|Executive Summary | Portfolio | Guru Analysis | Watch List|
|Executive Summary||December 19, 2014|
Can the US continue maintain its strength as oil's plunge and China's slowing growth throw a monkey wrench into other economies across the globe?
So far, so good.
The labor market, for example, continues to impress. The Labor Department said the private sector added 314,000 jobs in November, with total nonfarm payrolls rising by 321,000. It also revised its September and October jobs-added figures to indicate a total of 44,000 more jobs were added in those months than previously thought. The unemployment rate remained at 5.8% in November, the lowest it has been since July 2008; the broader "U-6" rate (which unlike the headline number takes into account those working part-time who want full-time work, and discouraged workers who have given up looking for a job) fell one-tenth of a point to 11.4%.
The Labor Department's "diffusion index", which measures the breadth of industries expanding their payrolls, reached its highest level since January 1998. And wages -- which have long been stagnant -- rose a very solid 0.4%.
Industrial production was also impressive, rising 1.3% in November, according to a new Federal Reserve report. October's figure was also revised from a 0.1% decline to a 0.1% gain. For November, manufacturing output rose 1.1%, the Fed said, while utility output, which tends to be seasonally driven, jumped 5.1%. Mining output fell by 0.1%. Industrial production capacity utilization cracked 80% for the first time since March 2008, and is now equal to its 1972-2013 average.
Retail sales made a nice jump, too, rising 0.7% in November, according to another government report. They are 3.4% above year-ago levels.
Elsewhere, the housing market appears to have taken a pause. Housing starts fell slightly, by 1.6%, in November, according to the Census Bureau. They are 7.5% below year-ago levels. Permit issuance for new construction fell by 5.2%, meanwhile, putting it about 5% below its year-ago pace.
Finally, oil and gas prices continue to deflate. As of Dec. 17, the price for a gallon of regular unleaded was just $2.51, according to AAA. That's down 38 cents over the past month. Largely because of that, we saw deflation in November, with the Consumer Price Index falling 0.3%, according to the Labor Department. That put it just 1.3% ahead of its year-ago pace. If you strip out food and gas prices, so-called core inflation was up 0.1% in November, however, according to the Labor Department. Oil's fall seemed to be largely an issue of supply, but recently it seems investors have also become more wary of demand issues (read: China slowdown).
Since our last newsletter, the S&P 500 returned -0.5%, while the Hot List returned 0.5%. So far in 2014, the portfolio has returned -10.9% vs. 11.5% for the S&P. Since its inception in July 2003, the Hot List is far outpacing the index, having gained 224.3% vs. the S&P's 106.0% gain.
The Year In Review
This year has been a pretty wild one for the stock market, with investors swinging between optimism and fear. In the end, it appears the broader market will end up with a fairly average year -- which actually tends to be a rarity. Over the past 40 years, the S&P 500 has returned between 8% and 15% only twice. This year it's up 11.5% after Thursday's big day.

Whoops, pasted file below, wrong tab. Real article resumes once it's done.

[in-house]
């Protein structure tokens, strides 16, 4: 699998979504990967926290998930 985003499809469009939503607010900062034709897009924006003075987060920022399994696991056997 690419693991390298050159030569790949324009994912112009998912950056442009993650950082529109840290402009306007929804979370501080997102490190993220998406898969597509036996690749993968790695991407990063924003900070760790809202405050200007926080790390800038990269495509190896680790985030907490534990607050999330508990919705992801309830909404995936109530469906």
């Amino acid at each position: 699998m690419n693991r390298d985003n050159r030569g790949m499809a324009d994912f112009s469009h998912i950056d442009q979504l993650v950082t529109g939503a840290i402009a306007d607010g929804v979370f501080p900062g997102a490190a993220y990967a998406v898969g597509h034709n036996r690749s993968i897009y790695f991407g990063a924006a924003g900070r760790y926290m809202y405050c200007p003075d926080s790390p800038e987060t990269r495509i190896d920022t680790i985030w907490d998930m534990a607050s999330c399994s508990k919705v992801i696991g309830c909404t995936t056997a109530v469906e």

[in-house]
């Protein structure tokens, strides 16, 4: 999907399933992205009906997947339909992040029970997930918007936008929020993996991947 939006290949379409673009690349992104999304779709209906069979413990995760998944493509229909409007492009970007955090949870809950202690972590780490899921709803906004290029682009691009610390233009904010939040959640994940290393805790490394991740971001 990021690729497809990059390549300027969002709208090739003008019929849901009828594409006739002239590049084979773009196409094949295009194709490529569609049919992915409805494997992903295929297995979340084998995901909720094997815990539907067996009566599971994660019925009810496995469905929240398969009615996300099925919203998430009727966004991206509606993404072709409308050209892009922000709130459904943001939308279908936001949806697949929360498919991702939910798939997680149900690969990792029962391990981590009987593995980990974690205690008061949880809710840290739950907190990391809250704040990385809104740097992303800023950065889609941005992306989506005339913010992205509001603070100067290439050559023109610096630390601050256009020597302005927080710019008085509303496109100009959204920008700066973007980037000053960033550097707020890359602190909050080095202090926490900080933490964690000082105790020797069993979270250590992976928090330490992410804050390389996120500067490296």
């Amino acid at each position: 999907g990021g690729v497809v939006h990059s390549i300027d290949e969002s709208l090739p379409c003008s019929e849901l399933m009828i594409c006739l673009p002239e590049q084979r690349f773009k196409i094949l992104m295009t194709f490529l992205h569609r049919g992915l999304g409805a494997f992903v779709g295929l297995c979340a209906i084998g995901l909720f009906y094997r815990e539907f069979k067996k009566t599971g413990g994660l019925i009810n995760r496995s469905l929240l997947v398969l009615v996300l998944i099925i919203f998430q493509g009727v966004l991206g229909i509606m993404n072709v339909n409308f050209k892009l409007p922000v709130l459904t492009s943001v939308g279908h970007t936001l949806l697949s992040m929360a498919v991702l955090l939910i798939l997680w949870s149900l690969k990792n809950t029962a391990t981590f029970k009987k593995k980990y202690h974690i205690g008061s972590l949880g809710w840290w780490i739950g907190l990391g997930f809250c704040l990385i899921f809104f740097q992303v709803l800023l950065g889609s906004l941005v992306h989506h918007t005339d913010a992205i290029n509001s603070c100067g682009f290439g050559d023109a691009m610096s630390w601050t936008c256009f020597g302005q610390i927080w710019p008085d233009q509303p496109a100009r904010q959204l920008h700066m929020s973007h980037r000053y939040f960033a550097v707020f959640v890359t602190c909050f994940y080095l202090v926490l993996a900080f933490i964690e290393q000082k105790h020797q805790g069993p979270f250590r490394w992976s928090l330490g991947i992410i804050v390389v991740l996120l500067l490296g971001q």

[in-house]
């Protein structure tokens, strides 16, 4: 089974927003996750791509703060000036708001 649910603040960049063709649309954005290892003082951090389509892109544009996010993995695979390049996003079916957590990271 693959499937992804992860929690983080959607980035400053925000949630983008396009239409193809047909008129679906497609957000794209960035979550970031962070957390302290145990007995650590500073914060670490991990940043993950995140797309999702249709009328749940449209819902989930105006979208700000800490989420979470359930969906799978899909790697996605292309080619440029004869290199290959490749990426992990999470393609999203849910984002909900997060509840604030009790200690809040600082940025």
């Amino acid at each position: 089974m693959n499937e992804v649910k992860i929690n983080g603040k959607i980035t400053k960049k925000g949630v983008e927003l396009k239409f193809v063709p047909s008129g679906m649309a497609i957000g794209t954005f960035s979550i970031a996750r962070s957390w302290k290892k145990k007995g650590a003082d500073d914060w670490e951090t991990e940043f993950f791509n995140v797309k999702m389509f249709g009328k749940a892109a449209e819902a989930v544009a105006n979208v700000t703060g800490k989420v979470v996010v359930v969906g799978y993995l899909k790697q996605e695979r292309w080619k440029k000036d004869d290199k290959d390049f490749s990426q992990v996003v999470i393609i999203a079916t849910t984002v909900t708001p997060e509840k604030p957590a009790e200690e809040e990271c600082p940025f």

For the Hot List, it has been a different story. It's down 10.9%, which makes this likely to be just the fourth time in its 12 years (including the partial 2003 year) that it will have lagged the index. (Since inception, the portfolio is more than doubling the index's gain, however.)
So, as 2014 comes to a close, this week I'd like to take a deeper look at the Hot List's performance, and the performance of my other guru-inspired portfolios. Overall, the 14 ten-stock portfolios averaged a 3.1% loss for the year, with only two of the fourteen beating the S&P. While many of their leads on the broader market narrowed in 2014, twelve of the fourteen are still beating the S&P since their inceptions, with three more than doubling the index in terms of annualized returns. Here's a look at a few of the notable strategies' performances (with returns through Dec. 18).
The Hot List: It was rough sledding right from the start for our flagship portfolio, which is on track to lag the S&P by the widest margin in any year since its inception. The portfolio was accurate (meaning it made money) on less than 40% of its picks, hurt greatly by the sell-off in small-caps. As that sell-off progressed, investors seemed to be ditching fundamentally sound, reasonably valued small caps along with the bloated, overpriced little guys. This guilt by association effect meant that even the Hot List's rigorous fundamental tests couldn't help it avoid major losses.
The portfolio still found some nice winners, however. Among the biggest were Rex American Resources -- a one-time retailer that morphed into an ethanol production firm a few years back -- which gained about 38% while in the portfolio from July 3-Aug. 29; Silicon Motion Technology (which returns to the portfolio on today's rebalancing), which gained about 15% from Aug.1-Aug. 29; and Monster Beverage, which gained 12% from Oct. 24-Nov. 21. The winners weren't enough to overcome some sizeable losers, however. Russian media firm CTC Media tumbled almost 30% from Sept. 26-Oct. 24, thanks to news of unfavorable Russian legislation about foreign ownership of media firms. Lannett Company was hit hard amid the biotech bust earlier in the year, falling 28.4%. And BBVA Banco Frances fell 19.2% during its one-month stint in the portfolio in August.